Blog Image

A few low rumbles.

About the blog

The blog is generally for friends to share what I have been getting up to but also for the public if there is anything of interest.

The website main page is located at:

I think ‘He’ is angry with me?

Science Posted on 25 Feb, 2012 17:57:50

Whoops 😛

My latest batch of purple…

Science Posted on 16 Feb, 2012 11:44:33

Dear All,

After spending nearly an hour cutting up a big lump of sodium into tiny little pieces with a scalpel I found it was surprisingly had work. I had to be very careful that the sweat gathering on my brow did not land into the beaker of highly reactive sodium metal and flammable solvent. You can probably guess the result if it did, – sodium goes nuts, ignites the solvent, I wave goodbye to my eyebrows. I suppose this is always a risk with chemistry.

I was wondering, is it acceptable to to wear a sweatband around my forehead for safety reasons along with my labcoat, gloves and goggles or do you reckon that’ll get me sectioned? I’m not scared of the fashion police anyway!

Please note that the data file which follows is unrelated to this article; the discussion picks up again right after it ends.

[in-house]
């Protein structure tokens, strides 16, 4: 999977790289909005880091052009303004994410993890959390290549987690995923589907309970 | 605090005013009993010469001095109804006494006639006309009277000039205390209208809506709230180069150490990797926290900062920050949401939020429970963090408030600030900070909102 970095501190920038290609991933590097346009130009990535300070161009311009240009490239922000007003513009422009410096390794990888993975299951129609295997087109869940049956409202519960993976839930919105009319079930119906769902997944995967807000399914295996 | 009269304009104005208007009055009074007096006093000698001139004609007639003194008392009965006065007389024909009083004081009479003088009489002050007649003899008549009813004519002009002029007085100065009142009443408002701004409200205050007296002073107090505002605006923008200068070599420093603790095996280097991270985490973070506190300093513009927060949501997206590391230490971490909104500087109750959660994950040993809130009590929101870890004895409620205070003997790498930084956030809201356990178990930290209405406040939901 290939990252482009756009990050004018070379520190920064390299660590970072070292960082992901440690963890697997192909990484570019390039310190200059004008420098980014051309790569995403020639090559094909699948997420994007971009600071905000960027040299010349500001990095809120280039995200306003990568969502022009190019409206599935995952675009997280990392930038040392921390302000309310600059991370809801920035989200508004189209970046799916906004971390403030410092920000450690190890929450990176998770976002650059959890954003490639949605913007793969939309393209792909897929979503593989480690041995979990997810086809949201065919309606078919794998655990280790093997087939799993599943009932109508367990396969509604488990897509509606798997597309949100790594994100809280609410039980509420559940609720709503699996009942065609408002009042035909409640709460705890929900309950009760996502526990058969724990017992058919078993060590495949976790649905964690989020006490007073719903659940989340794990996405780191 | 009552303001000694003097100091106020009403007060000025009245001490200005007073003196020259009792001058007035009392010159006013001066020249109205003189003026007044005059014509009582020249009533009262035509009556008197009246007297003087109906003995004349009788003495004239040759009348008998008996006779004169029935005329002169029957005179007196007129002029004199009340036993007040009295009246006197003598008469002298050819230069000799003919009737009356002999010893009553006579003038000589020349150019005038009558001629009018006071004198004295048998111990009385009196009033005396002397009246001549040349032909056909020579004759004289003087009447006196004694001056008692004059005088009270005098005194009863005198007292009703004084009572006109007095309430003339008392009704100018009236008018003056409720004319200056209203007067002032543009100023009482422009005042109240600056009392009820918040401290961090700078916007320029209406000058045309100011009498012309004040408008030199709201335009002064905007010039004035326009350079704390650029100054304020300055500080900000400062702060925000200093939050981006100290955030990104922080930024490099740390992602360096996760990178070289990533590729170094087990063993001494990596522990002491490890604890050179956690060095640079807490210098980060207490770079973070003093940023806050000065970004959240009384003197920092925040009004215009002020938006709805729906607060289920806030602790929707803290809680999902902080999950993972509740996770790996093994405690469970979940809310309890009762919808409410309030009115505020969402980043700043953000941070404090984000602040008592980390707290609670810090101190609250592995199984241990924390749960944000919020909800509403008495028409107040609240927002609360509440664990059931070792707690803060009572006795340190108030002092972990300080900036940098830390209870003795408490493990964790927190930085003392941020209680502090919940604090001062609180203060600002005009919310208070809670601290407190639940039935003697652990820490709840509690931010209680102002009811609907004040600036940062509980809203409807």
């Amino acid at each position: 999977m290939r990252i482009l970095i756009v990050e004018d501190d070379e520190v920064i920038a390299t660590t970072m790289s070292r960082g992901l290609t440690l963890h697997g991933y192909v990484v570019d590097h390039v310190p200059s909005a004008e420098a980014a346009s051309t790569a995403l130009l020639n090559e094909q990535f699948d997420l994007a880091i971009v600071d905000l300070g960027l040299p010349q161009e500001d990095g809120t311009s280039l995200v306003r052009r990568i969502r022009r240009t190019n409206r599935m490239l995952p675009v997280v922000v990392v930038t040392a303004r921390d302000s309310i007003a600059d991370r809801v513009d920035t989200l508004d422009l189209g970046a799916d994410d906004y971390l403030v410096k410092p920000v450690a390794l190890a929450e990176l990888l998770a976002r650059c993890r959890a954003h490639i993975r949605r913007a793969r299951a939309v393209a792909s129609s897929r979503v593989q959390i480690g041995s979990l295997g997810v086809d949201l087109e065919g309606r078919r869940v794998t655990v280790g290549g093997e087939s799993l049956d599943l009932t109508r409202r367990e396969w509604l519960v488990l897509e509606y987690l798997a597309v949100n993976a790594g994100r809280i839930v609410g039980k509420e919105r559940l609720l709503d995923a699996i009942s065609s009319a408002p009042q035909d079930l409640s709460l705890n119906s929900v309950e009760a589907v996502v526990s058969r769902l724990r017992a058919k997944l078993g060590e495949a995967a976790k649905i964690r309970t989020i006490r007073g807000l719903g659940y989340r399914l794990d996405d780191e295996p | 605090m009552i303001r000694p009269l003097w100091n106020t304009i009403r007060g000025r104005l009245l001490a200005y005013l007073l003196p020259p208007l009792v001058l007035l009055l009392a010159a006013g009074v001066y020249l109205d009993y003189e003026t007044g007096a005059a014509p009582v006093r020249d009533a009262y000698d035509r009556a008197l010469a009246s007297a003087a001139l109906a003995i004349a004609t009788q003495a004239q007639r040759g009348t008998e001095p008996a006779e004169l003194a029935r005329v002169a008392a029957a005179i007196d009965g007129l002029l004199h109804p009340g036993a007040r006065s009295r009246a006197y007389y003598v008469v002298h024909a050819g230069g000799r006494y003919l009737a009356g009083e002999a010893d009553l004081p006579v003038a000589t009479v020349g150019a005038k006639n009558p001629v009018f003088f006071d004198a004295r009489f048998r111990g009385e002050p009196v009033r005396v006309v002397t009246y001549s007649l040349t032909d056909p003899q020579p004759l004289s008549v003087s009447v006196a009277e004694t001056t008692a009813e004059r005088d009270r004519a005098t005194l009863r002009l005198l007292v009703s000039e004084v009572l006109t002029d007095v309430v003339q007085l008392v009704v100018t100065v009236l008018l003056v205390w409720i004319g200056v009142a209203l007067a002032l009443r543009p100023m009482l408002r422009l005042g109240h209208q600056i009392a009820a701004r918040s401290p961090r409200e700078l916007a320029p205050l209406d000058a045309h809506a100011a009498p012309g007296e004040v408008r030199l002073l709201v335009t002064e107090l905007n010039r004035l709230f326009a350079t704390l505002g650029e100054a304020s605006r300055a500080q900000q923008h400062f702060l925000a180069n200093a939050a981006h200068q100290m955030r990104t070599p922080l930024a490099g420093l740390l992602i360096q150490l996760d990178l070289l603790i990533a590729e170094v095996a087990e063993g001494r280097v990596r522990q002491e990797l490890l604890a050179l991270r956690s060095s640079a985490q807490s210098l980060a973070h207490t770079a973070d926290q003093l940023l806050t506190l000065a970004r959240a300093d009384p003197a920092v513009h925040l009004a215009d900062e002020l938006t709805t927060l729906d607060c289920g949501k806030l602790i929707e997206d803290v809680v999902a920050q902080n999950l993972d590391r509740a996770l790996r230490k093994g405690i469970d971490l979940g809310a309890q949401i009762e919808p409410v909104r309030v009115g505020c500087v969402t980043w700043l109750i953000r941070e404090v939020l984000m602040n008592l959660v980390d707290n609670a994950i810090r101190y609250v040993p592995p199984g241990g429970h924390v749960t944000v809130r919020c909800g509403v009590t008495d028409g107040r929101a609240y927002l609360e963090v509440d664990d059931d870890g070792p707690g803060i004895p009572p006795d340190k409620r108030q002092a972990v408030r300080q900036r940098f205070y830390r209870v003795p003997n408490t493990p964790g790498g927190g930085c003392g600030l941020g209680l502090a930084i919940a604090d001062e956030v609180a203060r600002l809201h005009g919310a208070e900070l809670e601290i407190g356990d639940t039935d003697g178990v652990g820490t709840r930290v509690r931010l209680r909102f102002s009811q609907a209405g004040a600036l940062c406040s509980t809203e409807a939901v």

So I made some nice deep purple, as you can see, He is watching over it for me.

Warning! Stop reading here if you’re not a geek….
(Who am I kidding, if you got this far you ARE a geek!)

What I’m doing here is step B in the diagram below:

Yesterday I took DCPD (dicyclopentadiene) which is the thing on the far left and split it down into two parts (CPD, cyclopentadiene) by heating it to 180C and collecting the lower boiling point CPD via a distillation. This is because the single CPD reacts faster in todays step. This step is an equilibrium, the CPD will turn back into DCPD if left unattended at room temperature.

The CPD is mixed with sodium metal which reduces it (forces it to have an extra electron) and this forms the blue/red sodium cyclopentadienyl complex. This is extremely air sensitive so the whole lot has to be kept under pure nitrogen via the black tube (AKA His Noodly appendage).

Tomorrow I bubble carbon dioxide through this mixture which gets attacked by the negative charge on the complex and then reforms the two component ‘DIMER’ complete with COOH groups on each end.